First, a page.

We met in the second year of school at John C. Freemont High in Los Angeles, California. Coordinates: 33.97 degrees Longitude and 118.269 Latitude.
I encountered her after 5th period on my way to my friends. She’s sitting on a stone wall.
“You’re Sadie Collins, right?” I ask the girl who is looking at something on her uplifted knees.
The girl has fair-colored hair and pale—almost albino— skin. She’s wearing a black baseball hat and a grey hoodie, so I can’t see her eyes. She looks up from what I now realize is a book. Her hand is on the cover so I can’t tell what it’s called. I all I see is To Kil a ocki ird.
“Hey. Yeah, that’s me.” She replies in a melodic, honey-like voice.
“I’m Alexis Hope. I saw you here and thought you looked lonely so I figured I should come over here and introduce myself. You can just call me Alex if you prefer.”
“Nice to meet you, Alex,” she moves her legs to in front of her, facing me, “feel free to sit here.” She gestures to the spot next to her.
I smile and say, “thanks!”
“Of course.” She says, smiling back.
I take in her green eyes. Are those blue fragments in them? I notice that her pale-rose lips are slightly cracked; probably from the dry air.
I didn’t realize that it’s been a few minutes after we spoke until Sadie waves her hand in front of my face and says, “Alex? You still there?”, effectively snapping me back to reality.
I shake my head to refocus. “Yeah, sorry.” I apologize, “What were we talking about again?”
She shakes her head in disbelief, smiles, and says, “We were introducing ourselves.”
“Well, what did you come over to me for?” She asks, not unkindly.
“I just wanted to introduce myself. I saw that you were looking lonely, as I told you before.”
She tucks a lock of her hair behind her ear. “Yeah,” She says, on the verge of tears for an unexplicit reason, “I don’t have any friends here. I left all of them when my parents made me move here with them because of my dad’s new job.”
“I can be your friend,” I offer, trying to cheer her up, “if you want, that is.”
“You sure?” She asks, skeptically. “I’m not that cool. I mean, most of the popular girls are cheerleaders while I’m reading To Kill a mockingbird by Harold Bloom.” She holds it up so I can see the red and black cover with a white tree on it.
“I like that book.”
“Yeah. It’s really good.”
“So, you don’t think I’m weird?” She asks, putting the book back onto her lap.
“I think you’re pretty.” I blurt out before I have time to think about it.
“What?” She asks, confused, and shocked.
“Sorry, I was thinking about someone else.” I lie, hastily.
She smiles a little. “So, you honestly don’t think I’m strange at all?”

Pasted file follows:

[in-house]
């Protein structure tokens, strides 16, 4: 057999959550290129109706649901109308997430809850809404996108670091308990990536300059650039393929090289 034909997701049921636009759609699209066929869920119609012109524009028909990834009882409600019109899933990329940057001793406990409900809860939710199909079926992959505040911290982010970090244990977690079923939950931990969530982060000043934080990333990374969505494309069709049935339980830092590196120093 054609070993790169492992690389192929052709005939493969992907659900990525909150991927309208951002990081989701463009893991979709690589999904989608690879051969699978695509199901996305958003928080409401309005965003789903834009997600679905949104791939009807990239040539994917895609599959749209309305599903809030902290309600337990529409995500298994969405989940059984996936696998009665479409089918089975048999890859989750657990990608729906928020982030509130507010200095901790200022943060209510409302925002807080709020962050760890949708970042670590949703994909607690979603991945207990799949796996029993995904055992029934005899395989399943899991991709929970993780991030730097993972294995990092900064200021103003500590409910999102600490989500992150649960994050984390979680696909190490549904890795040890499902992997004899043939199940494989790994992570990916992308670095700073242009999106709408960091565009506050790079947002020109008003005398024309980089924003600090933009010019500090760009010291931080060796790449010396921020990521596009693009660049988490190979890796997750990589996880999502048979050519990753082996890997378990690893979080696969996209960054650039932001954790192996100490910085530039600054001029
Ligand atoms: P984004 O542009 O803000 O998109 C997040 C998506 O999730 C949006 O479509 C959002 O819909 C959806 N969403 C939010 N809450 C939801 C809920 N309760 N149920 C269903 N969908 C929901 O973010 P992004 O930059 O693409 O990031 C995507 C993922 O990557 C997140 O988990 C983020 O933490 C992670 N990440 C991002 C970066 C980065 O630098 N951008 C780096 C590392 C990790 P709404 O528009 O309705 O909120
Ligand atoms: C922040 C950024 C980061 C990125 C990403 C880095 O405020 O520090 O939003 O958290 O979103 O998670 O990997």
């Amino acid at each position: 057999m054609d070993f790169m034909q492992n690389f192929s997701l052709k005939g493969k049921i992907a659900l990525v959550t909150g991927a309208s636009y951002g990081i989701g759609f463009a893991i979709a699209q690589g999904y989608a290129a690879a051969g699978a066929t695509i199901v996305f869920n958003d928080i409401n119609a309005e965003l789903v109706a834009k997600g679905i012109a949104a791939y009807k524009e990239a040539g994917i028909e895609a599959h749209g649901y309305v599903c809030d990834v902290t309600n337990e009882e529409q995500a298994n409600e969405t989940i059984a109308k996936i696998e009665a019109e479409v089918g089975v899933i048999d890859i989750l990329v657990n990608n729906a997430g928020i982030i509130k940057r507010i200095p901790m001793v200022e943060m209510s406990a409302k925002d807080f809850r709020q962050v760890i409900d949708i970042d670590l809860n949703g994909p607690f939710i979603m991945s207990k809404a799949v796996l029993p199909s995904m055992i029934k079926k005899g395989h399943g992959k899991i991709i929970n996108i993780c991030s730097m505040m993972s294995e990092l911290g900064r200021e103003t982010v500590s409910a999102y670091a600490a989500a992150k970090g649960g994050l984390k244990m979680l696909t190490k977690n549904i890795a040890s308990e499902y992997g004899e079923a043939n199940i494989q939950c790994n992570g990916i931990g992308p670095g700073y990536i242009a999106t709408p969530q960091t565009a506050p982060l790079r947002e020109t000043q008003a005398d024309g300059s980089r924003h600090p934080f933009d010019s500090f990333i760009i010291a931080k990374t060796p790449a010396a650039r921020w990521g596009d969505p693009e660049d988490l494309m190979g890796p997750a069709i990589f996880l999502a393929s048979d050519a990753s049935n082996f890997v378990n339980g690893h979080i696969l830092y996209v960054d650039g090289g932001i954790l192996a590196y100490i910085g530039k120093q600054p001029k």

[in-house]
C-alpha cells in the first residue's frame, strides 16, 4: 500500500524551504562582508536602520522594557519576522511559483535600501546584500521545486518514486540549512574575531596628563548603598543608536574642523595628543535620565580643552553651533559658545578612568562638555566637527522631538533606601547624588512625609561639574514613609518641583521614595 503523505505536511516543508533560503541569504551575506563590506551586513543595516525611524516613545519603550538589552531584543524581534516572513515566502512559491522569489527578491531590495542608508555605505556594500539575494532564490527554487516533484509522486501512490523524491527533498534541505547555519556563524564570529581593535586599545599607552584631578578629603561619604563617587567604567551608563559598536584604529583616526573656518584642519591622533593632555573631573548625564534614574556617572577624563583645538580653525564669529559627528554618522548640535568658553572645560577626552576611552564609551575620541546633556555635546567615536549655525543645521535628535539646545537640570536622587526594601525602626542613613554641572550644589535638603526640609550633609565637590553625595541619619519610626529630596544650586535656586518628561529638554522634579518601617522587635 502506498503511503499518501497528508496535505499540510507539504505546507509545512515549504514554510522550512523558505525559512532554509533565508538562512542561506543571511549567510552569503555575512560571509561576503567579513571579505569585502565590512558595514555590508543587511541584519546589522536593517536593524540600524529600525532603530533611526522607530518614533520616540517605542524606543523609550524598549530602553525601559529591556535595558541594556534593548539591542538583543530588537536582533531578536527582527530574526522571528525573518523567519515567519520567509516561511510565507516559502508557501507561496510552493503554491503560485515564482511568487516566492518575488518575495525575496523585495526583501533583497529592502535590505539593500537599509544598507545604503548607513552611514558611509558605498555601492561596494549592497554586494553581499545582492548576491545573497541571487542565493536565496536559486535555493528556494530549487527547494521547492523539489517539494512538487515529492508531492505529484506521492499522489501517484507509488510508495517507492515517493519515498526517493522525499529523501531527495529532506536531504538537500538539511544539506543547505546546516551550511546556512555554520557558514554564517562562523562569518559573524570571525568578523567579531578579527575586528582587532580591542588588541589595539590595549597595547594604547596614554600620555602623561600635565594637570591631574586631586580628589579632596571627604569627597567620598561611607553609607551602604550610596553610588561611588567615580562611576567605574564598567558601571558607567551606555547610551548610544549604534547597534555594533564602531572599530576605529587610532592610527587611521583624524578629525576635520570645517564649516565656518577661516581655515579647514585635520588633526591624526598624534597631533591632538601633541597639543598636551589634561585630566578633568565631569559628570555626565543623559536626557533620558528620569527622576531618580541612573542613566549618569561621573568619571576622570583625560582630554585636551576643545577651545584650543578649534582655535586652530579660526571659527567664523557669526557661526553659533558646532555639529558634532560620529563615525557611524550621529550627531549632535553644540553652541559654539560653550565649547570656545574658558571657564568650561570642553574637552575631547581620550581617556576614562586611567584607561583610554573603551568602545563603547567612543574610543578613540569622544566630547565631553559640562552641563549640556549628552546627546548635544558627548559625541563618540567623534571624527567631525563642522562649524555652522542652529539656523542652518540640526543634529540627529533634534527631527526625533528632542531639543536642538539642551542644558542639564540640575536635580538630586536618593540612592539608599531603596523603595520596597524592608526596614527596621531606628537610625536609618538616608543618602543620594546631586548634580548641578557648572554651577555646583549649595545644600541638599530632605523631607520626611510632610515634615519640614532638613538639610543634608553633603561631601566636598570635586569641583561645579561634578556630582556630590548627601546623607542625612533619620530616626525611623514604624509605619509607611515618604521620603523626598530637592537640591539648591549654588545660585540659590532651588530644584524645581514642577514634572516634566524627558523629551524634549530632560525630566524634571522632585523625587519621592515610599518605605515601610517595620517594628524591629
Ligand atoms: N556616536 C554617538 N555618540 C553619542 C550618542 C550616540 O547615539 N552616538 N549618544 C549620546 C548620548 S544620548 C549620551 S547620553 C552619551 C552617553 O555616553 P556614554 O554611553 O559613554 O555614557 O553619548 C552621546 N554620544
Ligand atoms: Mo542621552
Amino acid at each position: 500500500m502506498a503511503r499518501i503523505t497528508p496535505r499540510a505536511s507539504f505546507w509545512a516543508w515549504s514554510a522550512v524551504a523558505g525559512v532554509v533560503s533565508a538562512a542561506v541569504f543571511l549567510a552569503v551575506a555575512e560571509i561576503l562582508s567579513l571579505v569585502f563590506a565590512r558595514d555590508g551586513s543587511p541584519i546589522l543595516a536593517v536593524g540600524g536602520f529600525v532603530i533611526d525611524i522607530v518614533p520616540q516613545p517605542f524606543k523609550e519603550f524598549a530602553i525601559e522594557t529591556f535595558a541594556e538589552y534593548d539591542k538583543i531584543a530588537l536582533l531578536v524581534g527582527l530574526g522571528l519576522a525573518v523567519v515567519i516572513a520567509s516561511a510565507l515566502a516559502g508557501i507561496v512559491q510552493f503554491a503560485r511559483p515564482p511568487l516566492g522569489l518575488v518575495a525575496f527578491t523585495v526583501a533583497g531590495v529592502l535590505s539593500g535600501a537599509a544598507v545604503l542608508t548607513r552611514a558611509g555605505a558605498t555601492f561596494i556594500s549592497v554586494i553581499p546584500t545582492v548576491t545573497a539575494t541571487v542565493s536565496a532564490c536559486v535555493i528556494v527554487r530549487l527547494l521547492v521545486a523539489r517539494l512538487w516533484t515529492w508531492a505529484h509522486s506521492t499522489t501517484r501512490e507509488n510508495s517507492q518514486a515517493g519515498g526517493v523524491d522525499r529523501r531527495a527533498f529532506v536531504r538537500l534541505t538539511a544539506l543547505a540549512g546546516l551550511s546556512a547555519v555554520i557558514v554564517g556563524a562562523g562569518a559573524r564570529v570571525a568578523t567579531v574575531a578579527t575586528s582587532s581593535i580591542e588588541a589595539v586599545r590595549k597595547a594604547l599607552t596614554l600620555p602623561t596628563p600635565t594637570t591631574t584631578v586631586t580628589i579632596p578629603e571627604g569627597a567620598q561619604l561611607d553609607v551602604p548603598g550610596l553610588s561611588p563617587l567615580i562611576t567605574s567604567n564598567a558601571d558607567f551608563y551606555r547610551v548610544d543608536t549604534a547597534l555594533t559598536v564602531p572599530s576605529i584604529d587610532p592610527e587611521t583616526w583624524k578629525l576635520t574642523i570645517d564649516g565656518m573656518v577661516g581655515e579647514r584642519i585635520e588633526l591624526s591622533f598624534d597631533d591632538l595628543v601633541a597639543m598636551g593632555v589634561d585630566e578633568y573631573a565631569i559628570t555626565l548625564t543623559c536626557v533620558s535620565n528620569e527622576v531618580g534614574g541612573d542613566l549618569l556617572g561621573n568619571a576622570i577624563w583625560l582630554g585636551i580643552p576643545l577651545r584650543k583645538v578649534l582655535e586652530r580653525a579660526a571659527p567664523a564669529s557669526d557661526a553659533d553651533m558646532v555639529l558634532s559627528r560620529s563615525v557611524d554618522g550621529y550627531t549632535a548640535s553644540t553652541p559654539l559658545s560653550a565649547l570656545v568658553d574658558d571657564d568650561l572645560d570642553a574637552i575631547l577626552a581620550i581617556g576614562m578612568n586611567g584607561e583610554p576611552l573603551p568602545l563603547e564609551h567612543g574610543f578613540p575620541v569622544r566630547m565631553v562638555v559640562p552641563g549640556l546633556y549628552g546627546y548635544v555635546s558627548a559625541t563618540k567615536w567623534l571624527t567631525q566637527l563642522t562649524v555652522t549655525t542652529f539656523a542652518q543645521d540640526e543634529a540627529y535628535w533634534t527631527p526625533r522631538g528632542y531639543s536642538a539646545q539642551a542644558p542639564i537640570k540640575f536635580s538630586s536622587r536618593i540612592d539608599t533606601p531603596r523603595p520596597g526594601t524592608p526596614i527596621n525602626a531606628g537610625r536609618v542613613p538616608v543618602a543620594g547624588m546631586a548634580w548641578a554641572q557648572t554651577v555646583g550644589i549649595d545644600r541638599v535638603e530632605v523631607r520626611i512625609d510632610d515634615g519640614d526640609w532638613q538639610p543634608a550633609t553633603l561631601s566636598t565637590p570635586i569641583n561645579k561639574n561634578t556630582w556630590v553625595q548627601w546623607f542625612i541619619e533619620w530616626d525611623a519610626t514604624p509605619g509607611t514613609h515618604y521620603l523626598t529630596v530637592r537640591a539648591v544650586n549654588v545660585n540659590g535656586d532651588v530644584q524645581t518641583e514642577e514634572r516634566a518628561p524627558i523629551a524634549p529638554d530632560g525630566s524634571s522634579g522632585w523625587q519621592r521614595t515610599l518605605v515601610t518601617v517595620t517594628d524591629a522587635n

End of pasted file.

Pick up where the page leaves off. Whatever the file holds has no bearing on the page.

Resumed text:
“No. You might not be a cheerleader, but you’re cool in your own way.” I respond, genuinely believing what I said.
Her cheeks turn pink with warmth. “Aw! Thanks!”
Your hair is really pretty.” She says out of the blue.
I comb my raven black hair with my hands. “Thanks!” I reply, smiling.
She returns the smile, “You’re welcome!”
After a minute of silence, Sadie says, “Hey,” taking out her phone, “Should we tale a picture of each other and save it to our phones so we can keep track of the day we met?”
“Sure!” I say, happily, “Let’s do it!”
I get into a pose I always use to look my best; I face to the side with my knees up.
She snaps a picture and then shows it to me when I turn again.
“I look great!” I say, “the lighting to the left side of me is perfect.”
“Thanks!” She says, smiling wider, “Your turn! Do me!”
“Okay,” I say, taking out my phone, “Get into position.”
She moves her legs where they are spread; probably trying to look gorgeous or something.
She doesn’t need to try; I think to myself as I take the photo.
I smile at the thought.
“What’re you smiling about?” She asks, moving her legs back into the original position.
“Okay,” She says, fixing her hair, which got messy when she took off her hat before the photo, “how do I look?”
I don’t need the picture to tell me how to answer.
“You’re very pretty,” I say, looking at her lips.
She blushes. “Really?”
“Mhm,” I confirm.
“I think you’re really pretty, too.”
I look at her eyes, which are dilating as she slowly inches closer to me, gauging my reaction.
I move my hair out of my face and a few seconds later, our lips meet.
“That’s detention, Ms. Hope.” Someone says to the left of us.
We quickly move away from each other.
We look at her.
Mrs. Trike is a mean-looking woman in her sixties. She doesn’t believe in lesbian love as you can probably tell.
She wears a black shirt and skirt and she sort of looks like a rat. I hate her. She hates everything I like and believe in; rap music, rock music, lesbian romance books, and of course, lesbian love.
I don’t know why she hates it. I mean, I know she’s religious and all, but seriously, I want to be able to live a little without judgment. I don’t want to have to believe in Adam and Eve if I choose not to.
“Ms. Collins, please follow me to my office. I want to talk to you alone.” She says.
Sadie slowly gets up from the wall and she turns to me after she puts her book in her backpack and slings it over her shoulder. “I guess I’ll see you later.”
The way she said it makes me suspect she’s angry with me; or at least upset that I got her in trouble.
“I’m sorry,” I say.
“Yeah, I know.” She responds, seemingly resentfully.
I look down shamefully, What did I do?
She walks away with the principle.
I’m left there, feeling bad for getting the new girl in trouble.